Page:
I like to think that I am wild, untethered, free. I live in London. There is not a great deal of faraway in the view from my window. I watch those trees growing by the sides of the road with their tiny tamed square areas of earth around their trunks, otherwise surrounded by concrete, road and pavement: growing upwards because it is the only way to grow.
I look at my quiet flowering garden, an oasis that is not without its violence. I try to leave the trees and shrubs and flowering plants to do their own thing, to grow wildly without form or patent, but even then, once a year in winter, I hack them back, prune, control and refashion them. I remind myself each year that is not ‘my’ garden. If I just left them, resisted the urge to become involved in shaping the garden into my own image, then soon enough the garden would become the garden’s garden and I, along with my sheers, would have no place there.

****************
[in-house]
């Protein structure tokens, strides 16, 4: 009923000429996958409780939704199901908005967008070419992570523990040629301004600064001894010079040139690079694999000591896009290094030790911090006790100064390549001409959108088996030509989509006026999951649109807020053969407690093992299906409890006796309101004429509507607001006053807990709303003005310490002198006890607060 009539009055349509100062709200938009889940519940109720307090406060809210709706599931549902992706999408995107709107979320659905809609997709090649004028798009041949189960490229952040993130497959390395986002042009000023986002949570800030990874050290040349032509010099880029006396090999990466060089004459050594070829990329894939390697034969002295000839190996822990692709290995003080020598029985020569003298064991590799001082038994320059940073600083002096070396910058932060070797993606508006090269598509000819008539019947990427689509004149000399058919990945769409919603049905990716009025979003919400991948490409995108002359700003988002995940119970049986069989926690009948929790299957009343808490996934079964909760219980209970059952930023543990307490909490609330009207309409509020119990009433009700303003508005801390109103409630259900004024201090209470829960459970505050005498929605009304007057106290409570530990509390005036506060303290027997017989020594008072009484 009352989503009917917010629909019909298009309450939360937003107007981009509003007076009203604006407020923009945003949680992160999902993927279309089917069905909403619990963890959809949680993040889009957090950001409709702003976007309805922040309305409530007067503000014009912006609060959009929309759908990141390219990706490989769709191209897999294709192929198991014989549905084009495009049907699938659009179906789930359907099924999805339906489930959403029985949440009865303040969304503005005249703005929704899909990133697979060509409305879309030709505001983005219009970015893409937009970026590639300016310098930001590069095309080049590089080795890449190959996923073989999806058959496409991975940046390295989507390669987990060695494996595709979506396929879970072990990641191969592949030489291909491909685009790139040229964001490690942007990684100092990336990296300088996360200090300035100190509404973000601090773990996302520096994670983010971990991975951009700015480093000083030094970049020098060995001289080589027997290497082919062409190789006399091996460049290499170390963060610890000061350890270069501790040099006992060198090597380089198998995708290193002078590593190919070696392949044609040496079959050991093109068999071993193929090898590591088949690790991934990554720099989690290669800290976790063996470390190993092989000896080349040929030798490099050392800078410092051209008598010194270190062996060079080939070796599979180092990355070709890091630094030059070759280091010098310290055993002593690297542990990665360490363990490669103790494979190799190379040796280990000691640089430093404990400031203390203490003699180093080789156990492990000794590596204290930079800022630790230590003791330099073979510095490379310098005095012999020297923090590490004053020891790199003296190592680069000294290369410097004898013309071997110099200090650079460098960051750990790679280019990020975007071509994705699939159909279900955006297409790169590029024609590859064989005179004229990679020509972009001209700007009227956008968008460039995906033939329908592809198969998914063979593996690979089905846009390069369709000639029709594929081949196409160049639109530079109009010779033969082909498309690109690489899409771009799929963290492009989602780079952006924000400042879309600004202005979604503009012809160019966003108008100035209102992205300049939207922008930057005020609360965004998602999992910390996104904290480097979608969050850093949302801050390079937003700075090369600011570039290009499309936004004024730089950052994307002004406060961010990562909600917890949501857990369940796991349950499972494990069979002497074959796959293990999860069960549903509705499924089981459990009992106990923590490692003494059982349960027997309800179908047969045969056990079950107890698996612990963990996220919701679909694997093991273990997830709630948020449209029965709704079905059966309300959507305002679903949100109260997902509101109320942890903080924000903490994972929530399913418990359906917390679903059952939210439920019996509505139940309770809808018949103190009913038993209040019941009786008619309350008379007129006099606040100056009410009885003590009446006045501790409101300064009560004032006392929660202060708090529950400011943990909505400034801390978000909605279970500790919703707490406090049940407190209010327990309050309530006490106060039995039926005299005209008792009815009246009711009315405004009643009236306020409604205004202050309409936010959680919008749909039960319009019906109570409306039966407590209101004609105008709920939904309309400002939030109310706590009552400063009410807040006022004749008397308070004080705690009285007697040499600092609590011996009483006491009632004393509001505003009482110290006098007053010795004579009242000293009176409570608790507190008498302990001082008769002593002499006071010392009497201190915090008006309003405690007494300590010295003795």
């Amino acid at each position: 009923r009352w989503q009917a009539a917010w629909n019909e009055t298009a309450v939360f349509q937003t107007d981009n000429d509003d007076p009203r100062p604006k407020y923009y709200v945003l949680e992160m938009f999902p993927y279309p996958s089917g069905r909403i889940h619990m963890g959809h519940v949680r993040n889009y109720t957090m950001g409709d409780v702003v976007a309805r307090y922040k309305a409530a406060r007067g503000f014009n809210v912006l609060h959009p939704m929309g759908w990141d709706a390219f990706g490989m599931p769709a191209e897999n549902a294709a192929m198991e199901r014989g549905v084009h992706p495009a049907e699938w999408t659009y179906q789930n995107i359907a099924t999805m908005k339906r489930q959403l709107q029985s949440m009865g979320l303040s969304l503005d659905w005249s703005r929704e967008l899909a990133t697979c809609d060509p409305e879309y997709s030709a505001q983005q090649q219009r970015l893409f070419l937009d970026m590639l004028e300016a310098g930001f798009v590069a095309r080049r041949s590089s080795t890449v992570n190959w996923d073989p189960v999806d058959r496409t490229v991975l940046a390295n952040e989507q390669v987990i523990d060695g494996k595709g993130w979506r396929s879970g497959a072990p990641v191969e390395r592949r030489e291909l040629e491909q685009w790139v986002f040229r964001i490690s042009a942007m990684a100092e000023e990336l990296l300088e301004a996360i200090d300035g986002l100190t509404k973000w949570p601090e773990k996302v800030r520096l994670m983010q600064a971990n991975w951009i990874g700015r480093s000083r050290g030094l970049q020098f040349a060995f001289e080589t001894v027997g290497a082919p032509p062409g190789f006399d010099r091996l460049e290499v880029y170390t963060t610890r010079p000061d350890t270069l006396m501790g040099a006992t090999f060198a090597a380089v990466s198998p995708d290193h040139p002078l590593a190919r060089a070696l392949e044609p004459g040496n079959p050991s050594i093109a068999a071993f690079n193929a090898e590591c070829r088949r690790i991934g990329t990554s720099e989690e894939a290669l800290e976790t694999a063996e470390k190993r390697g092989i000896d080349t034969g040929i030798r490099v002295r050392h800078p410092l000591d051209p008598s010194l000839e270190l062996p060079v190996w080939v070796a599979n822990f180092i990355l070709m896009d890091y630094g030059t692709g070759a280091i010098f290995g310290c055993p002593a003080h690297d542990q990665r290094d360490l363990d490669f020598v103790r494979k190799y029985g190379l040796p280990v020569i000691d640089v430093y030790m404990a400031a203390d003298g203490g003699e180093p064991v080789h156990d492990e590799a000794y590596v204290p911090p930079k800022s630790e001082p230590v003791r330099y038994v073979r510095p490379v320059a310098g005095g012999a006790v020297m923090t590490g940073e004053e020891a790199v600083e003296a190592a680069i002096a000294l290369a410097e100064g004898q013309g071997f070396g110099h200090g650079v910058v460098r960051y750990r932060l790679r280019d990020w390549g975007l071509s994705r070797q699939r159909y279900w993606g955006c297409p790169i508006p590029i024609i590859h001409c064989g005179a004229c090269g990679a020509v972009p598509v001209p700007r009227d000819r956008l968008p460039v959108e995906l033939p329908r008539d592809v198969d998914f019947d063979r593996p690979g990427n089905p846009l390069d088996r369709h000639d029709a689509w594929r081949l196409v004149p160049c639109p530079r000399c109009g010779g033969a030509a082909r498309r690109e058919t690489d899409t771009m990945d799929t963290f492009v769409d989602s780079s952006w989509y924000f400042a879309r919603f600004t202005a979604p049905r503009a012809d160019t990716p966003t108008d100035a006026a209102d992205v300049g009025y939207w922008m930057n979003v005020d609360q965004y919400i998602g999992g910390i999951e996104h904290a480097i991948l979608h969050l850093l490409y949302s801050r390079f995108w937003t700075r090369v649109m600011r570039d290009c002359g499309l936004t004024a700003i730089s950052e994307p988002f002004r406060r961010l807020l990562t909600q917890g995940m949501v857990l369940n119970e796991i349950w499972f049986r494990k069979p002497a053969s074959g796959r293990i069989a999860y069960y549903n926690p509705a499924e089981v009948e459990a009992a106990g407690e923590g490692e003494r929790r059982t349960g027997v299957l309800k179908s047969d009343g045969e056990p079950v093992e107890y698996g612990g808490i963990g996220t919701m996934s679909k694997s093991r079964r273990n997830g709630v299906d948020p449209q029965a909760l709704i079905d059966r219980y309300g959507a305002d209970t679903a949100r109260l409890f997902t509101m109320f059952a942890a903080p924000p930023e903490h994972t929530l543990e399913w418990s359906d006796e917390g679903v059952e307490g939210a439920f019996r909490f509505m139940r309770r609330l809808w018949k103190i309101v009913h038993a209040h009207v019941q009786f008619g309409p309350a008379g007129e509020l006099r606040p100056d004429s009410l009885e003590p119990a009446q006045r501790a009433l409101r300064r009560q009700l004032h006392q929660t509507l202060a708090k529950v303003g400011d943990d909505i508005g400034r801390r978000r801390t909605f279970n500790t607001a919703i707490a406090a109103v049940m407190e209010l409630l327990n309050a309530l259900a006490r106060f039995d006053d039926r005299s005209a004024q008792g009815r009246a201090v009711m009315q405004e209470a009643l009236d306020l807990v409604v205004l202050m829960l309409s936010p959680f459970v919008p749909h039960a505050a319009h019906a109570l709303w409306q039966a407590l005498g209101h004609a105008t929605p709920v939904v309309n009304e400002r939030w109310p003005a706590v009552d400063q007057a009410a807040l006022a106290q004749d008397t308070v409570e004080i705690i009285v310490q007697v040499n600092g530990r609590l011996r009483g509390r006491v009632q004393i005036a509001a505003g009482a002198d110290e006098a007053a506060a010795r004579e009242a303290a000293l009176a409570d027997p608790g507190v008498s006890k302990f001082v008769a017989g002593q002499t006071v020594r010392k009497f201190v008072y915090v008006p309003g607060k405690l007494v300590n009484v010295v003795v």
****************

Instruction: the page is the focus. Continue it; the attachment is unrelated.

I seek great solace looking at those trees by the side of the road, knowing that when they reach a certain size they will outgrow that square foot of mud and will need more room to flourish, expand. If no person to interfered with them, cut down their boughs or patched up the cracks as their roots swell through the pavement, then the road would soon become the garden and the houses and the streets, and eventually there would be nothing but garden. Wild, untethered and free.